Nine women and children, all with dual U.S.–Mexico citizenship, were brutally murdered in northern Mexico on Monday in the worst attack on Americans there in years. The harrowing act of violence will have significant implications for U.S.–Mexico relations, as well as presidential campaign politics throughout the coming year.
The victims, members of an independent Mormon community in northern Mexico, were traveling in three SUVs near the border between the states of Chihuahua and Sonora when they were ambushed by gunmen likely linked to one of Mexico’s notorious drug cartels. The attackers riddled the cars with bullets and set one on fire with a mother and her four children inside. Altogether, four boys, two girls, and three women were killed. Five other children were injured, one critically. Some of the children managed to flee the attack and hid in the bushes while one 13-year-old boy walked six hours back to the Mormon enclave of La Mora to get help, according to accounts from the victims’ families.
Mexican officials believe the attack was potentially linked to an ongoing fight between La Linea and Los Salazar, local factions of the powerful Juarez and Sinaloa cartels, and may have been a case of mistaken identity, with gunmen from La Linea mistaking the victims’ SUVs for similar vehicles used by their rivals. Relatives of the victims, however, believe they were targeted deliberately, telling Reuters that the Mormon community in La Mora was well-known locally and that one of the families had previously been in conflict with drug traffickers in Chihuahua.
Monday’s attack brought Mexico’s scourge of drug violence closer to home for Americans and is already adding fuel to the debate over how to respond to that violence and prevent it from spilling over the U.S.–Mexico border. President Donald Trump tweeted in the aftermath: “This is the time for Mexico, with the help of the United States, to wage WAR on the drug cartels and wipe them off the face of the earth.” He spoke later on the phone with Mexican president Andrés Manuel López Obrador.
López Obrador, however, publicly rejected Trump’s suggestion that Mexico revert to a war footing against the cartels, noting that the country’s war-on-drugs approach had failed disastrously in the past. Since assuming office last December, López Obrador has taken steps to improve security and fight cartel violence, including by establishing a 70,000-member National Guard. His cooperation with the U.S. on border security has won him praise from Trump, but his policies have so far failed to stem the tide of violence: Mexico’s homicide rate has continued to rise and is expected to set a record this year. (Perhaps ironically, the national guard may be doing a poor job at reducing homicides because so many of its members are being deployed on border patrol duty instead.)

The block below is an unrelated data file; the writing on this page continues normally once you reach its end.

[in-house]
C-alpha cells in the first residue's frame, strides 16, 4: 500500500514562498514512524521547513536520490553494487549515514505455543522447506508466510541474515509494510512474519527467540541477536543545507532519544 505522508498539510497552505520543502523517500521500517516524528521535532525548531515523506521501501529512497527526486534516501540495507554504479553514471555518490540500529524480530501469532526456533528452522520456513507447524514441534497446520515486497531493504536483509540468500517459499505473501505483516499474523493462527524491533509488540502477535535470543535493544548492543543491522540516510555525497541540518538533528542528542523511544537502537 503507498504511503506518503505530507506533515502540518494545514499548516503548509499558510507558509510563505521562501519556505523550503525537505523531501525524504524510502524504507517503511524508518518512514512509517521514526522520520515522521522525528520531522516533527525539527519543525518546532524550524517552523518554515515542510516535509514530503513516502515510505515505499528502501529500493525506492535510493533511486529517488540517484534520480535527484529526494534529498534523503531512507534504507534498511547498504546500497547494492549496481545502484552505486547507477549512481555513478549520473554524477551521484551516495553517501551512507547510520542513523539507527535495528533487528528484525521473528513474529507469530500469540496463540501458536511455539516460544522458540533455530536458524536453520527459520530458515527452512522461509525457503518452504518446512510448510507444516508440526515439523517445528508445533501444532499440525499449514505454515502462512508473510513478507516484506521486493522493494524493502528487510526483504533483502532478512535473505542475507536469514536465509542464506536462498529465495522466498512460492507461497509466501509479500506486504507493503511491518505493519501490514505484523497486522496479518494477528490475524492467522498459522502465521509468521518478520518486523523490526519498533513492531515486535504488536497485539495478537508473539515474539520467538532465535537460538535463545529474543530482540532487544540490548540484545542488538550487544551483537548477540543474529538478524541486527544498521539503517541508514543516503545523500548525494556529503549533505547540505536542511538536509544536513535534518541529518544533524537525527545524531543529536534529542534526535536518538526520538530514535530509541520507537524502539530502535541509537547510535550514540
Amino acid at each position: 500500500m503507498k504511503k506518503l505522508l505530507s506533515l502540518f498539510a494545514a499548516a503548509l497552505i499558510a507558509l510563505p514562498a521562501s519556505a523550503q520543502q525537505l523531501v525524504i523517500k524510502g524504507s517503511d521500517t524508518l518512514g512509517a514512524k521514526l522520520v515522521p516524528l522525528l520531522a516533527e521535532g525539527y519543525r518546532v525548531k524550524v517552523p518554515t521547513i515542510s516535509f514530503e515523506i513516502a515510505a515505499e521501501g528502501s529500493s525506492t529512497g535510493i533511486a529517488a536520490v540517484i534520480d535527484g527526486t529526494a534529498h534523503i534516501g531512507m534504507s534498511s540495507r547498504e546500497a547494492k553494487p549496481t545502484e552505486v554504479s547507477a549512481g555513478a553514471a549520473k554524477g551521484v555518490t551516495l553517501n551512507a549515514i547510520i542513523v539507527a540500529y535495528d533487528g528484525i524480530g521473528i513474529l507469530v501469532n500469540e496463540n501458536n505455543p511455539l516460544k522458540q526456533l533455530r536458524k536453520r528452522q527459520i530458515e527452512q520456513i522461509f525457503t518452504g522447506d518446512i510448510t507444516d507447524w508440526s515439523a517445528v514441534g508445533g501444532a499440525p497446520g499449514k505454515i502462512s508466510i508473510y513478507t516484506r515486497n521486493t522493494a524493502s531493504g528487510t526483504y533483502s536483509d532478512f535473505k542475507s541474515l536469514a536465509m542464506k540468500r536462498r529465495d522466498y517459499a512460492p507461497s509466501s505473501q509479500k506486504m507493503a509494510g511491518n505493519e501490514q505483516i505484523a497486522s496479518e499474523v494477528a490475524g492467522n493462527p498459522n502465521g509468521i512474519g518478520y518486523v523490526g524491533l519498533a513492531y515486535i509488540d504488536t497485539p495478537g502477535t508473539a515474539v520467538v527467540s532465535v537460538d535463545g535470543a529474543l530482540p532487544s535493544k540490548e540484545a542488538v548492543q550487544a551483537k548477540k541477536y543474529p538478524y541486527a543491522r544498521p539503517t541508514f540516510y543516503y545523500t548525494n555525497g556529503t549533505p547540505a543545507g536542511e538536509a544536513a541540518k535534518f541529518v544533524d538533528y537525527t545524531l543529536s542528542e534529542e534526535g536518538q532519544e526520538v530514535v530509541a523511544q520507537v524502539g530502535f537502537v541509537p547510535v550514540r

In the current political environment, Trump’s offer of military assistance may soon become the kind of offer you can’t refuse. With impeachment hearings afoot and a tough reelection campaign looming, the president could use a chance to talk about something else — especially an issue like immigration and border security, on which he can plausibly claim to have kept his promises to his base. Sending U.S. soldiers to fight in Mexico’s drug war, even if it failed, would highlight Trump’s self-image as the only American leader willing to do what’s necessary to protect the country. If López Obrador refuses Trump’s request to step in and help clean up the cartels, well, we’ve seen how Trump deals with foreign governments that resist his demands.
If nothing else, this attack is a reminder of how large Mexico and its internal problems loom in U.S. domestic politics, both in legitimate concerns over drugs, gangs, and border security, and in right-wing fantasies of infiltration, cultural dilution, and white genocide. We can expect this horrible story to come up in Trump’s rally speeches in the coming year, by way of describing just what kind of people those radical left Democrats want to let into the country by opening the border. Never mind that the cartels can tunnel under Trump’s wall (if not cut right through it) and that the people he is really keeping out are vulnerable Mexicans and Central Americans trying to flee the violence.
Mexican officials also pointed out on Wednesday that the bullets recovered from the crime scene were American-made Remington .223 caliber ammunition typically used in M-16 and AR-15 rifles, which the cartels can convert into fully automatic assault rifles. Indeed, the public security secretary noted that 70 percent of all the weapons tied to a crime in Mexico were smuggled from the U.S. — the most immediate example of how the American gun industry fuels violence abroad as well as at home. It seems unlikely that this event will spark any soul-searching about how our national pastime of collecting private arsenals incidentally helps arm Mexican drug gangs, but it could be an opportunity to bring this dimension of our gun-violence problem into the national conversation.
In the Democratic debates so far, the discussion of the Mexican border has mostly focused on ending Trump’s asylum-seeker detention camp system and whether the U.S. should decriminalize unauthorized border crossings. The candidate who wins the primary, however, won’t be able to sidestep the question of how to help Mexico combat the cartels and prevent this violence from spilling over the border. Nor will they be able to wave away Trump’s inevitable claim that decriminalizing illegal immigration would just make it easier for Mexican gangsters and drug traffickers to set up shop north of the border. The border remains a keystone in Republican efforts to paint Democrats as weak on national security, so the Democrats had better be ready to respond.